Hook History

Pre-Historical Hooks

Mankind’s superior status in nature can be ascribed to our ability to develop and use tools and technology in our struggle to survive. As far back as we know in history, people have caught fish for sustenance.

Innumerable methods have been developed in order to catch the various fish species living under quite different conditions, from arctic to tropical waters. Many of the fishing methods and types of tackle that have been developed over thousands of years are still in use, both for sport, sustenance and commercial fishing. Our focus here is to give a brief, general presentation of the development and historical background of the fish hook.

Nobody knows how long various kinds of fish hooks have been in use, but it is quite probable that the Cro-Magnon Man, who appeared on the scene 30 – 40,000 years ago, was familiar with and used fish hooks in his struggle to survive. The first known types of fish hooks were made of different materials. A problem for archaeologists, trying to establish the historical facts about fish hooks, is that the materials used were not very durable. We have reason to believe that the very first types of fish hooks were made of wood.

If you take a branch with twigs that stick out at suitable angles, it will take very little to make it into a reasonably good hook, and who could, for instance, wish for a sharper point than the pointed thorns of a hawthorn bush. A hook made from this material can be just as sharp as a modern hook. In the British Isles fishermen from Wales to the Thames have caught flounders with hawthorn hooks right up to our time. Other hook materials that we know of are shells, bone and horn. Among other things, Native Americans used the claw of a hawk and the beak of an eagle to make hooks.

Many people assume that the use of wooden hooks must have been more or less impractical. Since wood floats, the hook would probably have to be fastened to a stone or something else that was heavy enough to make it sink. But, it would be a rash assertion to maintain that fish will not take a floating hook. The fact is that fishermen have often regarded floating hooks as an advantage. Up until the end of the nineteenth century, and perhaps even later, Lapp fishermen used wooden hooks in the great cod fisheries in Lofoten in northern Norway. They carved their hooks of juniper, a tough variety of wood, and burned the point to make it hard. As late as the 1960s, Swedish fishermen preferred hooks made of juniper for burbot fishing. They claimed that the smell of juniper actually attracts the fish and also that the burbot has a tendency to spit out ordinary steel hooks. Juniper hooks with three sharp points, on the other hand, are impossible to dislodge.

An Indian god fishing off the coast of Peru. The picture of the boat
of rushes, with its terrifying dragon’s head, is a ceramic decoration
from the Mohica period which depicts the highest deity in combat
with the demons of the sea. (v. Hagen, The Desert Kingdoms of
Peru, London, 1965).

The Stone Age man had implements good enough to make extra fine hooks from bone. The fact that no one knows when bone hooks came into use, is largely due to the fact that bone as a material seldom defies the ages. Only under exceptionally favourable conditions, with extra calcareous soil, can bone be preserved for thousands of years.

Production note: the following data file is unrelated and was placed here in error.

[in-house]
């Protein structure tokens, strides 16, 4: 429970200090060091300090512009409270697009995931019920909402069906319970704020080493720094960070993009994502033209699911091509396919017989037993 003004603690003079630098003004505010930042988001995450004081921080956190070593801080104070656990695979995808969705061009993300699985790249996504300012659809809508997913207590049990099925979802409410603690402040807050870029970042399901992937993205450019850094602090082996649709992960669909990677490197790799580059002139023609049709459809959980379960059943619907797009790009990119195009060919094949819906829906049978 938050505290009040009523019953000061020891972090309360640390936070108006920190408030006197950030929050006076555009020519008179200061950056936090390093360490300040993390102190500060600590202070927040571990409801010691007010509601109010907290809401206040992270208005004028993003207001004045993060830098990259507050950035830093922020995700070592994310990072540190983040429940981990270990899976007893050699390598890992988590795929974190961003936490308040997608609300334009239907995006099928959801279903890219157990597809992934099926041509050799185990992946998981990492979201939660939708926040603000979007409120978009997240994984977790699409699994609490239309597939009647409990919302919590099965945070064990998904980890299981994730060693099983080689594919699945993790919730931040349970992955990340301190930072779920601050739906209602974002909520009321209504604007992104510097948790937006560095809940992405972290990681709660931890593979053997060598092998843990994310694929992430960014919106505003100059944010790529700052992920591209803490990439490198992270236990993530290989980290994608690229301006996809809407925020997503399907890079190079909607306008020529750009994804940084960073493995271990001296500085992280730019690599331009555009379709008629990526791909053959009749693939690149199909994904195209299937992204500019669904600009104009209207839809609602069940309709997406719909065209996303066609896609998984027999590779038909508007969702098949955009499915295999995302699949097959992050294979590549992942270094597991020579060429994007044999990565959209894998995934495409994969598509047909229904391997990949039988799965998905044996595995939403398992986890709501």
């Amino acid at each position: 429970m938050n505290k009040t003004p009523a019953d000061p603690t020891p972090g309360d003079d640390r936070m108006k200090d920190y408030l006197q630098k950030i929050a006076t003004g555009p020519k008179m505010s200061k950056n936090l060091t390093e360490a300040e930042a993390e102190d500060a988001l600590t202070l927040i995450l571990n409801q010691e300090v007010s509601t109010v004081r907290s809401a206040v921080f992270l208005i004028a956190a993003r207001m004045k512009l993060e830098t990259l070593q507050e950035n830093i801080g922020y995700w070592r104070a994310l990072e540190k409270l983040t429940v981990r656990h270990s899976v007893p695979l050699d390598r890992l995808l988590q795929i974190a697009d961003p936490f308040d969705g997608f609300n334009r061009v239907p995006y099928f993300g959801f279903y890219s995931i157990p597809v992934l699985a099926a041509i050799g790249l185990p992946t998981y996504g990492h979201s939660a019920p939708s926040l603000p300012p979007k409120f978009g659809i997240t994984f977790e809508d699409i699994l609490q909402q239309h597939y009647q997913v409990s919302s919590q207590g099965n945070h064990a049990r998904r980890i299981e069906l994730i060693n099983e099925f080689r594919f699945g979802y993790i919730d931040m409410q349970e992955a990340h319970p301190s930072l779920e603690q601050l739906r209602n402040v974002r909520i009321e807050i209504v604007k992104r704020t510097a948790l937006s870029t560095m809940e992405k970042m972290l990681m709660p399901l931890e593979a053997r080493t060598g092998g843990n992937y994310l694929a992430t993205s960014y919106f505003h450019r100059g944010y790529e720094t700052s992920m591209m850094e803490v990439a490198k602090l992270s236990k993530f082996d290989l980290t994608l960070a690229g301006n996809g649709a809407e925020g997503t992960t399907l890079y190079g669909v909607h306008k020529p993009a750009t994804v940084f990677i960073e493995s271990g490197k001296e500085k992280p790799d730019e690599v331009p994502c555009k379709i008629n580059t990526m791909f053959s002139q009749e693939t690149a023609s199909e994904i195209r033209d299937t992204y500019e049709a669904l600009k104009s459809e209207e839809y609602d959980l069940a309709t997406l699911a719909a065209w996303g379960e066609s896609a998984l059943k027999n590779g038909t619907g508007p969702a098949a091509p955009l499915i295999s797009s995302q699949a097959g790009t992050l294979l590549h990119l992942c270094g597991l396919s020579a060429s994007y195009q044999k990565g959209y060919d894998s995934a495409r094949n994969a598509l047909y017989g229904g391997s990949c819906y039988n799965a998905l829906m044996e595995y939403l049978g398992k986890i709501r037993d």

The oldest known hooks seem to be the ones that have turned up in Czechoslovakia during the excavation of the skeletal finds from late Palaeolithic times. Ancient hooks have also been found in Egypt and Palestine. The oldest, found in Palestine, is believed to be 9,000 years old.

In Norway, the oldest known fish hooks were dug up in “Vistehulene”, some caves situated at Jæren, not far from Stavanger in the south-western part of Norway. These hooks are believed to be 7-8,000 years old. Finds of bone material on a ledge called Skipshelleren near Bergen are rather more recent. This is the richest discovery of bones that has been made in Norway, and among the wealth of implements here — tools and equipment for hunting and fishing — fish hooks have been found that show painstaking workmanship.

A somewhat more morbid example of a material used for fish hooks, can be been found on Easter Island. As there were no large mammals on this island, there was a shortage of bone, and the custom was adopted of making hooks of human bone. Since human sacrifices were made on Easter Island until the first missionaries arrived at the turn of the last century, they had an abundant supply of human bone.

In addition to hooks made out of one peace of wood, stone or bone, the Stone-Age Man often made compound hooks, with components — often of different materials — tied together. Compound hooks were stronger than the other types. While it is easy to break a slender, rounded bone hook, it would take a lot to break a securely tied compound hook.

As a general rule it appears that the most ancient hooks were made without barbs or any other refinement. The oldest hooks that have been found in Denmark and Norway indicate that only after thousands of years were they equipped with barbs, grooves, bulges or holes to facilitate attachment of the bait and line.

Forty-three hooks and the remains of hooks have been found in the Vistehulene caves at Jæren in south-western Norway. The oldest are possibly 7,000 years old.

Three types of hooks from the rich find at Skipshelleren, situated close to the city o

A type of hook used by
fishermen in Småland,
Sweden, and the method
they used for fixing the
‘hook’. Only one of the
three points sticks out
from the bait fish, and
serves as a barb when
the bait is swallowed.
(Illustration from the
Norwegian magazine
“Fiskesport”, 1957).
A bone hook from Maglemose, Denmark, c. 6,200 BC. No one will dispute the beauty of this hook. It was found at Jortveit in Eide, Aust-Agder County, Norway, and is considered to be 4,000 years old.